Thanks to an improved sales forecast, logistics processes can also be planned better. Especially in finished vehicle logistics, many basic conditions such as destination, means of transport and delivery date influence smooth processes. These parameters are used to determine both the transport routes and the parking slots on the yards. Means of transport and parking spaces on the vehicle yards could be planned much more precisely using artificial intelligence. In addition, unexpected incidents such as employee downtimes or missing parts could be better predicted. Additional data, for example, weather reports or changed legislation could also be included in the forecast. In this way, the existing optimization systems in automotive logistics could be further improved.
Optimal workshop management
Another important factor influencing the optimization of routes and parking spaces in automotive logistics is the possibility of workshop jobs. Among other things, a final check of the vehicles in the workshop on the vehicle yard must be taken into account during distribution. Last repairs or modifications can still be implemented here.
These inspections could be automated in the future with the help of artificial intelligence. Damage checks when leaving the ship would then be carried out with pictures. These photos could then be analyzed using artificial intelligence techniques. Examples that already implement this include the HailMaster Application. It is a tool that uses augmented reality and computer vision to precisely detect and measure the damaged area when dents are left on a car because of hail.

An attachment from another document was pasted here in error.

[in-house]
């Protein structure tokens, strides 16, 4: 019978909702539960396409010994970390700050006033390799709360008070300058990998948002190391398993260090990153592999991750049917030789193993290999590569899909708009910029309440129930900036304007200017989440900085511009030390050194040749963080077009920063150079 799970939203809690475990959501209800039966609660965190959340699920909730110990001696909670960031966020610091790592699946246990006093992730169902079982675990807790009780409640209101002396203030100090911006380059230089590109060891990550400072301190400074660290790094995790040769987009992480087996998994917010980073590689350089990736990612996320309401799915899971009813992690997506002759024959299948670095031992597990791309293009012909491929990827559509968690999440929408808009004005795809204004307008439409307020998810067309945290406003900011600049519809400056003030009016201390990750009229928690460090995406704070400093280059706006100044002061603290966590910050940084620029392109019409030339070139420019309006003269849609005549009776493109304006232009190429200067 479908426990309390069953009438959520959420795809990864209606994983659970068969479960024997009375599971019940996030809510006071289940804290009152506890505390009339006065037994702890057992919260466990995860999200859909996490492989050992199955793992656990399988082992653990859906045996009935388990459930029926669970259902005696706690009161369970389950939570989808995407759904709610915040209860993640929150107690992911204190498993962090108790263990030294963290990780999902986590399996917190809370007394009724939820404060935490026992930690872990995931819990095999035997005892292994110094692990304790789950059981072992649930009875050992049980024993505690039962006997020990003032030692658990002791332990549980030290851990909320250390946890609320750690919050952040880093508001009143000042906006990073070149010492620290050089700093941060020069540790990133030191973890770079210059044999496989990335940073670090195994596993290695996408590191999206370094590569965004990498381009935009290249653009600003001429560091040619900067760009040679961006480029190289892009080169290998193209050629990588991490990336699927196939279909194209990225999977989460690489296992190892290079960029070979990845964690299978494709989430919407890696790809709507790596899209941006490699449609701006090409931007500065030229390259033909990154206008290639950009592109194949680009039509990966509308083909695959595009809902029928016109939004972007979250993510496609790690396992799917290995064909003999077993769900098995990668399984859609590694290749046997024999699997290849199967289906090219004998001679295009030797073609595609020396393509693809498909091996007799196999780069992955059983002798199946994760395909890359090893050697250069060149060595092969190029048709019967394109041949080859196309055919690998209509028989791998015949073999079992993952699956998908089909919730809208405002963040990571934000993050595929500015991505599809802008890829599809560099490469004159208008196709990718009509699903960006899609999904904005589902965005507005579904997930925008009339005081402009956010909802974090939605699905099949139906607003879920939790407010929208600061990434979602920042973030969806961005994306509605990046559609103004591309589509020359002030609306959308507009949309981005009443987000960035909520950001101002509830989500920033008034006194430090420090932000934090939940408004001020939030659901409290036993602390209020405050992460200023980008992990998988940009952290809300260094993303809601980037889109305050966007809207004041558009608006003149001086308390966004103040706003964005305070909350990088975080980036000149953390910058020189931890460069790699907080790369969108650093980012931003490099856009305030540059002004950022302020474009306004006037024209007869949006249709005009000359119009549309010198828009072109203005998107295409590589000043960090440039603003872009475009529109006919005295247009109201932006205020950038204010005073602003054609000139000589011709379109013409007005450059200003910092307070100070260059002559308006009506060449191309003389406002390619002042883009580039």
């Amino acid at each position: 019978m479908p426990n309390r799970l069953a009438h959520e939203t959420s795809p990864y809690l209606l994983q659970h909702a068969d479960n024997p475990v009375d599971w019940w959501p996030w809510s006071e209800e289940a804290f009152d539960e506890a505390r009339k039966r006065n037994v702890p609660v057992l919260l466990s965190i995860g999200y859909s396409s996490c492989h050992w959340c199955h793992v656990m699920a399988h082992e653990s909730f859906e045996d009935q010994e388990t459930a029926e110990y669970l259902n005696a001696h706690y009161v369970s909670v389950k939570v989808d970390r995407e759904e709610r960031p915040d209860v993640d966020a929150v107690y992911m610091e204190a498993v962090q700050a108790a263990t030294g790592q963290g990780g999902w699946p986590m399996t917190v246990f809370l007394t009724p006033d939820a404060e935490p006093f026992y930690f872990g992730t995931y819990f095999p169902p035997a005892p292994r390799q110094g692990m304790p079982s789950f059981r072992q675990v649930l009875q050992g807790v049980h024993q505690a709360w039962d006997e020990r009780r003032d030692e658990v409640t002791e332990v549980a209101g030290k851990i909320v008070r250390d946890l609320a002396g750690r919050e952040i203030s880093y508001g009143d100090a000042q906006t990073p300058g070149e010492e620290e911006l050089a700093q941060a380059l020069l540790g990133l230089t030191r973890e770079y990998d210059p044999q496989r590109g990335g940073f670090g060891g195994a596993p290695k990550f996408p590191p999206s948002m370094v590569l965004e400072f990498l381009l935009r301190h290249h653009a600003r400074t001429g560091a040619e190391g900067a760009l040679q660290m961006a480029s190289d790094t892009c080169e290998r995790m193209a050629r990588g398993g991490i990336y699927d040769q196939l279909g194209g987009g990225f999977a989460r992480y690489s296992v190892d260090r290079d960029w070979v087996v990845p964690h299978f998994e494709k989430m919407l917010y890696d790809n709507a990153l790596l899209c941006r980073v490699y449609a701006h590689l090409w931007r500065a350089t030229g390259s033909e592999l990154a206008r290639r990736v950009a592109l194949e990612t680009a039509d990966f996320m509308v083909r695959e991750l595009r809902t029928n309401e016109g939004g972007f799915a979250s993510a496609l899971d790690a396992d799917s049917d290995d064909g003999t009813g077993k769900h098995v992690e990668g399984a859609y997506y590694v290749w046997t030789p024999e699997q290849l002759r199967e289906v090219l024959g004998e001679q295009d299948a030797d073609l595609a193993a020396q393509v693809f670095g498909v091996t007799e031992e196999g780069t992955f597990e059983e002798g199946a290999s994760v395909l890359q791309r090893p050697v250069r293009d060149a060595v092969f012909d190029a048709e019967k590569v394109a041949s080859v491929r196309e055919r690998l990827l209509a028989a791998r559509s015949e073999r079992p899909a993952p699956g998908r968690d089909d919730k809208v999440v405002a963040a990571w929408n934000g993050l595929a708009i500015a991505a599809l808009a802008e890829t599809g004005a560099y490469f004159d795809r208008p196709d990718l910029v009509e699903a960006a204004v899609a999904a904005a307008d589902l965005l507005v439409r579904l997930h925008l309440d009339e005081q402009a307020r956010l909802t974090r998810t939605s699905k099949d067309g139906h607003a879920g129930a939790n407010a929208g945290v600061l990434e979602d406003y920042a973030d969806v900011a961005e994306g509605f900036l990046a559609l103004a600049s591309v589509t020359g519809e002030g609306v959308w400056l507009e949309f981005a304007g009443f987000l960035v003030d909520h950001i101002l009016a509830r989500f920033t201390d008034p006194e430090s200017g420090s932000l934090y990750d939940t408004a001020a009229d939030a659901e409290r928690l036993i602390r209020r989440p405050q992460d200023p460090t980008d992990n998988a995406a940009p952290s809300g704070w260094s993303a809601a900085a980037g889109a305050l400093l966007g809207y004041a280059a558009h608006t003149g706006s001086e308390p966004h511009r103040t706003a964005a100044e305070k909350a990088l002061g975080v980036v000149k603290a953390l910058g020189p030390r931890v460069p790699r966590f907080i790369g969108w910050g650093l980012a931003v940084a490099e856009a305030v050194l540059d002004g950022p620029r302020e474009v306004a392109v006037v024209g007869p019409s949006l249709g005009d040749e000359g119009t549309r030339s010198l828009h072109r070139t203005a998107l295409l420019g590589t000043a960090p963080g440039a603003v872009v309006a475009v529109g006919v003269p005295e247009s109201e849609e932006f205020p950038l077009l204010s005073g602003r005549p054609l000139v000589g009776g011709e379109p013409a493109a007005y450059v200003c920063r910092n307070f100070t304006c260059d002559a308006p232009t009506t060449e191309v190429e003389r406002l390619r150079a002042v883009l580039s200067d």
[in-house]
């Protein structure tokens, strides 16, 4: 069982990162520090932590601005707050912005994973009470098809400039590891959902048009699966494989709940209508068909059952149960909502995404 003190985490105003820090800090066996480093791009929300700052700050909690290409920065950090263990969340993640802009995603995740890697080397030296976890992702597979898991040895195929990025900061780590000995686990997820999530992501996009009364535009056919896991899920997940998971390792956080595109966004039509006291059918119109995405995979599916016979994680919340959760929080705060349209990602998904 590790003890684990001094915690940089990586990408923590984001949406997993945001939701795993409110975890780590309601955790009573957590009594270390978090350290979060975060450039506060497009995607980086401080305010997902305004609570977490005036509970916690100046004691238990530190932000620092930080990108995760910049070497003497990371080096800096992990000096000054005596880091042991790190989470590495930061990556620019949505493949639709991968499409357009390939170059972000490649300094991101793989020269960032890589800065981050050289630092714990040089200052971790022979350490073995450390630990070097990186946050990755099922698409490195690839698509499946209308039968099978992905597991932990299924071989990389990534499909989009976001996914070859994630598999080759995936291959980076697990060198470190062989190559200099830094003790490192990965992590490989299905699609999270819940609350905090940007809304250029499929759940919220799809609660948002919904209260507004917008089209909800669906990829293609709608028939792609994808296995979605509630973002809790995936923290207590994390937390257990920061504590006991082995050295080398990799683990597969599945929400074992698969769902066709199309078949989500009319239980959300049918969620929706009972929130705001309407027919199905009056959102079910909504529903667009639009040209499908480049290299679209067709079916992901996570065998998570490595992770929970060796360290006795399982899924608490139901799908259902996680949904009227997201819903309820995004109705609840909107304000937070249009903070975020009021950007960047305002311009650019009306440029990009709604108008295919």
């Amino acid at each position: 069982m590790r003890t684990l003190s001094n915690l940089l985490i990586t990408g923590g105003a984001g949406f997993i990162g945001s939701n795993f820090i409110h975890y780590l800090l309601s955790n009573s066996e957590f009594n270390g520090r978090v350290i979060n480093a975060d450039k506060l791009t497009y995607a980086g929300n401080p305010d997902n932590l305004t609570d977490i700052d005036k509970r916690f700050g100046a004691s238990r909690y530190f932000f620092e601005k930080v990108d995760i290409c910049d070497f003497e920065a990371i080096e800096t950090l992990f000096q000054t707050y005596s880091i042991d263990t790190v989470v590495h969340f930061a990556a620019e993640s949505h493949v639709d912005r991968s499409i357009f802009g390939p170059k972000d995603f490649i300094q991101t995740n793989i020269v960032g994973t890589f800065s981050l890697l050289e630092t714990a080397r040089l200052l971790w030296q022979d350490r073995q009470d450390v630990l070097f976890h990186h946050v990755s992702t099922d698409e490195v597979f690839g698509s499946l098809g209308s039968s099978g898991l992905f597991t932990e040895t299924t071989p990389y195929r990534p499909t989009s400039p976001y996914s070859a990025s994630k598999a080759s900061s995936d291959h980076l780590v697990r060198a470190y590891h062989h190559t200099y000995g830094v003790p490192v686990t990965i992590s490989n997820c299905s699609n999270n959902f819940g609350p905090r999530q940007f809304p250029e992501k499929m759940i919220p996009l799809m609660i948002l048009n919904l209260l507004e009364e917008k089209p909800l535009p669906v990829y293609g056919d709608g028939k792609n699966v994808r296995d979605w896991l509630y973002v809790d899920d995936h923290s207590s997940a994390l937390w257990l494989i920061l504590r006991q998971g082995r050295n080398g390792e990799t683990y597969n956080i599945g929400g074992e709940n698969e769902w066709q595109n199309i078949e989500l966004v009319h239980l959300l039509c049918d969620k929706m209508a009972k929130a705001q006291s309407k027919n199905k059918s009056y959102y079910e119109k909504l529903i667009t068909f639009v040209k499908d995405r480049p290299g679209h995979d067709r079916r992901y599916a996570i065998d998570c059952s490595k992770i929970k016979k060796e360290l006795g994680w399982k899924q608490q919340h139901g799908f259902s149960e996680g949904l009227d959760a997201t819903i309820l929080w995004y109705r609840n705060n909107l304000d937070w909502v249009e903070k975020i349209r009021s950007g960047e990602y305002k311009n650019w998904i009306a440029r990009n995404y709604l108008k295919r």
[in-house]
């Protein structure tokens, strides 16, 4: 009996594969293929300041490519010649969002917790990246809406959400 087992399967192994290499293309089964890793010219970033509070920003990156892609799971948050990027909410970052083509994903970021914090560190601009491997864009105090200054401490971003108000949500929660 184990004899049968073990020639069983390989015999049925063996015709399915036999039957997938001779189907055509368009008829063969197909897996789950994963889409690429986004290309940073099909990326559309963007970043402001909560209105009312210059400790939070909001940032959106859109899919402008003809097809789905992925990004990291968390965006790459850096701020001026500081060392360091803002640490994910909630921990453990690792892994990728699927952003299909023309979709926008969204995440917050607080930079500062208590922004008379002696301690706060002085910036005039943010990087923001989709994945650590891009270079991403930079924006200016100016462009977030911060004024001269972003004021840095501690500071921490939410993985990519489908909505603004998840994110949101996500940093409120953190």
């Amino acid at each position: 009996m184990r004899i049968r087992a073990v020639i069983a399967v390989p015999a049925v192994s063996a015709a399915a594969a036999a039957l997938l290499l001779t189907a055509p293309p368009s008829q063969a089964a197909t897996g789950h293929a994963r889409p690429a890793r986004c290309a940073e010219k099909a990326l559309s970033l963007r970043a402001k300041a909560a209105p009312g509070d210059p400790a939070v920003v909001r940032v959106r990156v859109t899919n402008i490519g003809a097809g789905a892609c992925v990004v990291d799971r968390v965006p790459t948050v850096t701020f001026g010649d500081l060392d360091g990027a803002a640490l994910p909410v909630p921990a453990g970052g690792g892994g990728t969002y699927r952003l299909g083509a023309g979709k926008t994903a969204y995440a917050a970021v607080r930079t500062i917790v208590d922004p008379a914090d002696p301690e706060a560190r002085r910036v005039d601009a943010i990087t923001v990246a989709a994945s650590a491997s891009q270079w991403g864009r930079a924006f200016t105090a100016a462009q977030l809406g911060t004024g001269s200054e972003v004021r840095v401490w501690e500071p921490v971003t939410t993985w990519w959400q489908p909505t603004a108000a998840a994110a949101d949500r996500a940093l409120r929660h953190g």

Image recognition, which is becoming even faster, could help car terminals check whether there is any damage to the vehicles. These images could be taken at electronic gates. In the event of damage, additional inspections would then be carried out.
Better network planning
On the other hand, it would be possible to further improve network planning for vehicle distribution. An efficient network must be planned in a cost-optimized and operationally feasible way. However, restrictions such as contractual agreements must also be taken into account. In this case, artificial intelligence could automatically plan the network and consider all conditions while simultaneously integrating the network’s historical data.
Internet giants are increasingly pushing into offline commerce – with technologies of machine learning. In the automotive industry, artificial intelligence is also an important topic and in my opinion, it will not only optimize autonomous driving in the future. There are also applications in the supply chain of vehicles that could soon be achieved. From sales planning to yard management and network planning, artificial intelligence has the potential to further advance the automotive industry in its digital pioneering role and to digitize and optimize various areas. Automotive logistics in particular, with its many parameters and complex influencing factors, is a great opportunity for artificial intelligence.
What are some other logistical processes that can be improved with the help of artificial intelligence?